The article is dedicated to discerning the vital function of conflict in Kulturarbeit, in accordance with Freud’s attempt to define this term. To this end the theoretical tradition of a work clinic is taken up again from a particular angle as a clinic of activity.The definition of a work collective is questioned through a singular example belonging to the field of creation, namely the aborted professional relationships between three poets in Weimar: Hölderlin, Schiller and Goethe.
In a cross-reading of psychodynamics of work with institutional psychotherapy, the author questions the relationship between the collective – conceived as an agonistic space – and the underlining of ethics. She analyzes the relationship between courtesy as a social rule and kindness as an ethical rule and stresses the limits of the Aristotelian model of collective deliberation, when one needs to think about the dynamics of the caring collective taking into account its heterogeneity. Ethics is considered as a condition of the collective around a “necessary minimum” that makes possible the conflict and the elaboration of ethical rules for action. The article concludes with the questions raised by the articulation between the peer group and the function of director.
The translation of Trauerbeit by “work of grief”, quite popular today both in psychoanalytical discourse and community and in common usage, has never been controversial. And yet, linking “work” to “grief” definitely has effects on clinical practice: what results could be expected from an experience Freud himself deemed inconsolable? Historicizing the way “death was made savage”, as Philippe Ariès wrote, may help understand how grief has become an “intimate undertaking”, a private business.
Work daily life in institution is subtle and delicate. The author, recolling a clinical situation and moments of daily life in a day hospital, tries to illustrate this work of the atmosphere, the “entours” of which Jean Oury speaks.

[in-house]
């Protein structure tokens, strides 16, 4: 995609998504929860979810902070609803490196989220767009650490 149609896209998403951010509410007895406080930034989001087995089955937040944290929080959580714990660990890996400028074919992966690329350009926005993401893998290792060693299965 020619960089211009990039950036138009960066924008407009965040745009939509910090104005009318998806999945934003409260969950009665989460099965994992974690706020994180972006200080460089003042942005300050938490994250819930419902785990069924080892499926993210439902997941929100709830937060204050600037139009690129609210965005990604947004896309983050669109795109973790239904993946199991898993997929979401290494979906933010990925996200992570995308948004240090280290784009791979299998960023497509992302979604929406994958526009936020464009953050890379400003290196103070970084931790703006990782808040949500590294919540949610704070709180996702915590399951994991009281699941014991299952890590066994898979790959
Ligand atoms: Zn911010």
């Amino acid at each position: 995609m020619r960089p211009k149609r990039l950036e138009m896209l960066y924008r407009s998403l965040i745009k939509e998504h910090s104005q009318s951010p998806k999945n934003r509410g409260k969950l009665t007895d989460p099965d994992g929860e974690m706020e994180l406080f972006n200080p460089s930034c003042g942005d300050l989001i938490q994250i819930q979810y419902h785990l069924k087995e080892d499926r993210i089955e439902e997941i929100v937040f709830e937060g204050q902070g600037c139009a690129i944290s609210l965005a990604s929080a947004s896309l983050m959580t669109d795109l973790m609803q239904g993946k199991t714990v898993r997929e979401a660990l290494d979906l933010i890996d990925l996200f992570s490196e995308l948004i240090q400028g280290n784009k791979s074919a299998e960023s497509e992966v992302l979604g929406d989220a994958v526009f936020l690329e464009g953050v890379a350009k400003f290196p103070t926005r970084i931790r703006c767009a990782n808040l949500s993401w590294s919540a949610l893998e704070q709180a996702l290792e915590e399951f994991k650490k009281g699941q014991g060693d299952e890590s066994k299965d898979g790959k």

These little unexpected moments that disturb and surprise us, make us perceive the complexity, the difficulty but also the wealth of what the patients deposit in the interstices of the establishment.
For this the Therapeutic Club, operator of change is a valuable tool. A stimulating opposing-power to the hierarchical functioning of the institution, its movement helps to strive routine and inertia.
Jean Oury is one of the main creators and actors of the mouvment of institutinnal therapy. Along his professionnal life, he created many and important conceptions for the practice and theorisation of human psychiatry. Some of his inventions (double alienation, dissociated transferance, transferancial constellation, « collectif »,…)are studied in this paper and give an idea of his importance, on the psychopathological way and also on the societal and politic way.
Abstract. This text reflects a long-term practice with psychotic patients and the establishment with them of a system in the city of Reims.
Structure mainly based on the ambulatory by Antonin Artaud Unit, but also hold by 5 therapeutic clubs present in various places of the service.
From a transmission / reinvention where patients but also seniors as Roger Gentis and Jean Oury played a crucial role , the essential concepts of institutional psychotherapy are being revisited and acted in a permanent recreation.
The heterogeneous as a founding principle, but also “the club function” contribute to the setting in motion of the Collective, and help the reconstruction for each of a livable and desirable world.
This also assumes a working gathering conscious of psychic continuity, essential to fight against fragmentation and cleavage.
Putting on an equal footing patients and caregivers will thus allow a instituting praxis, and the creation of an patient association named Humapsy.
Keywords: therapeutic club, club function, “phoric” function, Collective, permanent recreation, heterogeneous, institutional psychotherapy.
Abstract. Institutional therapy includes a vast and heterogeneous set of practices, ideas, thoughts, writings which are particularly inspiring at this moment in time. This article illustrates thoughts about institutional work in an out-patient hospital receiving adolescents and young adults with symptoms from autistic spectrum.